This week, International Women’s Day was celebrated all over the globe. It was widely spoken about across the news and many brands got involved in the conversation. Most campaigns got a lot of positive traction, but others also received some negative reactions on social media from the public.
PR campaigns that we will be speaking about this week include the likes of McDonald’s, Barbie and Google.
Barbie release a special edition doll
In time for International Women’s Day, Barbie have released a new special edition Nicola Adams doll. Nicola Adams, gold medal winner at the Olympics, is the 15th doll in the collection that celebrates modern day women who inspire the next generation.
She has become the first boxer Barbie in the collection, and when asked about it said, “I am so excited and honoured to be Barbie’s first ever UK Shero and the first ever boxer Barbie. Having my own Nicola Adams Barbie doll is so amazing and my hope is that everything I do helps more people realise they can do anything they put their mind to.”
The campaign has received a lot of positive feedback on Twitter and has been featured on Sky News, BBC Sport and WWE UK.
Corey Erdman, boxing commentator, took to Twitter to say, “This is amazing. Nicola Adams gets her own Barbie doll. A black, gay, female boxer is Barbie.”
Google’s women-made apps and games
For International Women’s Day, Google revealed some of the female developers they have worked with on their mobile apps and games.
If you go to the Google Play homepage, you can click onto a page that showcases all apps and games made by inspiring women and it has had a great response from users.
This is just one of the many things that Google have done to celebrate women this week – they also recreated their homepage with mini stories celebrating women and Google Trends highlighted how equality is becoming closer to reality. You can see more here.
McDonald’s flips its golden arches
There have been many mixed reactions to McDonald’s latest campaign for International Women’s Day. The company decided to flip the famous gold ‘M’ arch so that it looked like a ‘W’ instead. This was all in aid of women and a statement to show that the brand supports women all over the world.
However, some took to Twitter to have their say about the campaign:
— Nate Lerner (@NathanLerner) March 7, 2018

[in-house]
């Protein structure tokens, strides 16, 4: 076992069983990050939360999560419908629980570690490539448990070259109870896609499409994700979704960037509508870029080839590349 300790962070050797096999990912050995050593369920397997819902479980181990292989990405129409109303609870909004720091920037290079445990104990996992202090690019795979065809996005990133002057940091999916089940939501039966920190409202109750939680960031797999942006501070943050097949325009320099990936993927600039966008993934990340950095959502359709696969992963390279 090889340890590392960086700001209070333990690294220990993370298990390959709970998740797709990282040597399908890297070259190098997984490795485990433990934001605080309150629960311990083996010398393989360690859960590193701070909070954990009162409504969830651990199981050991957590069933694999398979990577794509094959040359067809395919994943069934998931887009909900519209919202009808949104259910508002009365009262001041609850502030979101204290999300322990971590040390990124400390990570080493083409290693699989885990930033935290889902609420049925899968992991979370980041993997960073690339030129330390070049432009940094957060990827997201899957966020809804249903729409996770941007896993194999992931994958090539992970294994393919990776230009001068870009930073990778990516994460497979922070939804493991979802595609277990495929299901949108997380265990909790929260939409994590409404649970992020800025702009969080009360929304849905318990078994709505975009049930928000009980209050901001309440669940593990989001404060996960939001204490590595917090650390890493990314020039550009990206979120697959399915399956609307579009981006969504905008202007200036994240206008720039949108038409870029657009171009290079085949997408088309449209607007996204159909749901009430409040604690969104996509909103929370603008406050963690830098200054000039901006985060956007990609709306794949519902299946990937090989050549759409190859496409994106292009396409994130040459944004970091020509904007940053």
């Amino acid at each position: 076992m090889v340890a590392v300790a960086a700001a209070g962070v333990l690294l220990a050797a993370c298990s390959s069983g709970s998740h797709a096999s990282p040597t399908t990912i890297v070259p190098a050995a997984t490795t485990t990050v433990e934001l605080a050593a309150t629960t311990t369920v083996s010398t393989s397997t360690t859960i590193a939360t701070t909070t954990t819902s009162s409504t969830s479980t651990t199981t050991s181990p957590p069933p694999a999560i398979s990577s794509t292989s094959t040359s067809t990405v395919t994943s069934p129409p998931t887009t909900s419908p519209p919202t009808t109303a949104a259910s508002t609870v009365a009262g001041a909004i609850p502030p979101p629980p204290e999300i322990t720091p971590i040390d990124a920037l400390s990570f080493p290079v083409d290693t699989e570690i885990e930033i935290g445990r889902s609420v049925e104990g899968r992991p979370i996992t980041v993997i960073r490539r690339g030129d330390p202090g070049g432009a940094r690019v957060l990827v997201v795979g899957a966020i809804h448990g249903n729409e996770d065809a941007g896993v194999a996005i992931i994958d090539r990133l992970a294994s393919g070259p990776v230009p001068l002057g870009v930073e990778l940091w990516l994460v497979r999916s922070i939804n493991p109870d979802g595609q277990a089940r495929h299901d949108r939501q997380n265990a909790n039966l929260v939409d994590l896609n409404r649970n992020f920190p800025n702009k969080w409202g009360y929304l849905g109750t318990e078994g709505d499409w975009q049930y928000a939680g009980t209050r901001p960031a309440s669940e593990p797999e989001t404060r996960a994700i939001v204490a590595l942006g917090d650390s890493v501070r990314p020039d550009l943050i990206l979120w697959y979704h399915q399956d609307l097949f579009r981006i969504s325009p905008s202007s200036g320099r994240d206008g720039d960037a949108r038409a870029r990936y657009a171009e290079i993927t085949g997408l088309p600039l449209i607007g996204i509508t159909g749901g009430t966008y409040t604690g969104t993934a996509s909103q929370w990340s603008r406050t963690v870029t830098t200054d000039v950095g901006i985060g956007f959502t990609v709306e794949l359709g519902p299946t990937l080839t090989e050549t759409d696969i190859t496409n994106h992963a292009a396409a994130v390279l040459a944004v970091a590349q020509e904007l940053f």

Most of the traction came from Americans who thought that instead of creating a PR stunt to show the support of women, McDonald’s should support their employees in the workplace by increasing wages in America.
What do you think of the McDonald’s campaign?
The most equal country is…
Spot A Home has created an asset that shows which countries and cities in Europe are the best when it comes to equality. They have categorised data including gender pay gap, LGBTI friendliness and women in politics to rank the best places to live if equality is something you look for when moving somewhere new.
Ranking number 1, is Norway, with an equality index of 8.53, The UK ranks 13th with 7.33.
This campaign is a great example of how to use data in an online asset. It fits in nicely with International Women’s Day and shows exactly how the world is changing to be a more equal place.
Brewdog’s Pink IPA
Finally, sticking to the theme of equality, we have Brewdog’s latest PR campaign. For the whole of march, they have changed their signature ‘Punk IPA’ beer into ‘Pink IPA’ to celebrate equality across the country.
At first glance, many people thought the brand were being hypocritical by making the new label pink and joining in with the sexism stereotype. It received a mixed bag of reactions on Twitter.
But Brewdog’s actual intentions were to create a campaign that makes a statement about equality. The tag line for Pink IPA is: “This is not ‘beer for girls’. This is beer for equality.” This is the reason why many people are also supporting the campaign.
Which side are you on? Do you think this campaign works or are you not a fan? We would love to hear your thoughts on all of our five favourite PR campaigns this week, get in touch with us on twitter.